There may be over 700,000 black bears that occupy most states in the U.S. plus Canada and northern Mexico. Since sightings have been on the rise in a few states (Washington state has hundreds of reported sightings per year), be aware of your surroundings whenever you are in forested wilderness.
Where You are More Likely to See a Bear
Alaska, California, Oregon, Washington, Idaho, Minnesota, Maine, Michigan, Colorado, Wisconsin
Where You are Least Likely to See a Bear
Appearance and Abilities
N. Dakota, Nebraska, Kansas, Delaware, Rhode Island, Indiana, Iowa
Black bears are not only black, but also can be blonde, cinnamon, chocolate, reddish, blue-gray or blue-black in color. The bridge of their nose is straight and they have a fairly straight shoulder to rump profile. They are 4 to 6 ft. long and are 2 ½ to 3 ft. high at the shoulder. A male can weigh anywhere between 125 and 600 lbs. (average weight is 250 lbs.) and the female weighs between 90 to 300 lbs., mostly depending on the availability of food. Bears have very good hearing and sense of smell (detecting food scents from over 2 miles away). They can see fairly well in the dark and have an impressive long-term memory, finding their way around many square miles better than most GPS deprived people can.
Diet and Hibernation
Black bears need at least 20,000 calories per day in the fall to build fat stores for their time of hibernation or torpor (where their heart rate and breathing slow and body temperature drops a bit). Since bears do not technically hibernate, they can be roused out of their sleep during the winter during warm spells and may look for food briefly. So encounters at any time of the year are possible, but most human-bear contact is during the summer months. The duration of a bear's torpor is usually about five months, but it depends on the growing season and food availability of each region. So bears in Florida may not hibernate at all whereas bears in Alaska are nestled in their dens for many months. You can find dens in caves, tree roots and in piles of logs and brush.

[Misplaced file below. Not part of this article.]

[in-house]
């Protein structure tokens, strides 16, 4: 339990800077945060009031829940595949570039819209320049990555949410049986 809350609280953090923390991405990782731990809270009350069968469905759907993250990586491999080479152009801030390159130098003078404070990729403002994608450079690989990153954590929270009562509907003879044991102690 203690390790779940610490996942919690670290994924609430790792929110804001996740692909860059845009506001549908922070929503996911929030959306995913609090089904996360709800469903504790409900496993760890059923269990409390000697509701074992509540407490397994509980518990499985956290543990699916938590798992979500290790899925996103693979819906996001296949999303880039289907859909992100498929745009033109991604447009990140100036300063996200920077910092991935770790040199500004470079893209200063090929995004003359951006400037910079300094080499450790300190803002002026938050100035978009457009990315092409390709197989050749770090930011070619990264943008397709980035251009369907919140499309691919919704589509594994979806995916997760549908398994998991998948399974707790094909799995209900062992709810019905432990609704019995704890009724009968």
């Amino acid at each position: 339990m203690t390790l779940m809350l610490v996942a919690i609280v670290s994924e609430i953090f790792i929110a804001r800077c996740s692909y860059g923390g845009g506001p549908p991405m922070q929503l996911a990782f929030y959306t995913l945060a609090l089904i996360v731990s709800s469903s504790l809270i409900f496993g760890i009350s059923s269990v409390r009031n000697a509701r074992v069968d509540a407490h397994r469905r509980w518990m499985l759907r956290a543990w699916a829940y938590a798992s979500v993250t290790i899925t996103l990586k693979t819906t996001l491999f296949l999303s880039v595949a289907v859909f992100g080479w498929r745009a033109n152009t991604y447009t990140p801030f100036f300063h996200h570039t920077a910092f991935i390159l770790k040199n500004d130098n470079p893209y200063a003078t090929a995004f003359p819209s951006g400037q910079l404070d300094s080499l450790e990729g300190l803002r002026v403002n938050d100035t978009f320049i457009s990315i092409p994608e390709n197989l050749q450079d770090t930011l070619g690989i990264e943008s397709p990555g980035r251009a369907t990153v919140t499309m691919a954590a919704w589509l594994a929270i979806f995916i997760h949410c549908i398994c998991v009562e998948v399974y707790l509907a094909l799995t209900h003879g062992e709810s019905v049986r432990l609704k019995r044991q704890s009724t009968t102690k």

If you see a black bear and it sees you and stops what it was doing, you have invaded its personal space. Back up slowly, holding your jacket or something over your head to look larger. Speak softly to help the bear distinguish you as human. Give the bear lots of room to go where it wants, stepping off the path if necessary.
Many bears will get on their hind legs and sniff the air to gather more data on you. Then they may just walk away. Agitated black bears often clack their teeth, make loud blowing noises, and swat the ground. Both young cubs and adults may charge a person when feeling threatened, then stop suddenly and turn to one side, in an attempt to intimidate you and make you back off. If charged, stand your ground to meet the bluff, then keep walking slowly backwards. Whatever you do, don't run because that can embolden the bear and it may chase you. Since a black bear can run up to 30 mph, you don't stand a chance in that scenario.
If the bear keeps heading toward you, it may be considering you as prey (usually just those that are starving or injured will think of eating you). Start hollering and get aggressive, throwing things. You can try climbing a tree, but the bear could follow right after you. If physically attacked, fight back with any handy object. I once read about a young woman who escaped the claws of a bear because she stunned it by elbowing it in the nose. You have a chance of surviving.
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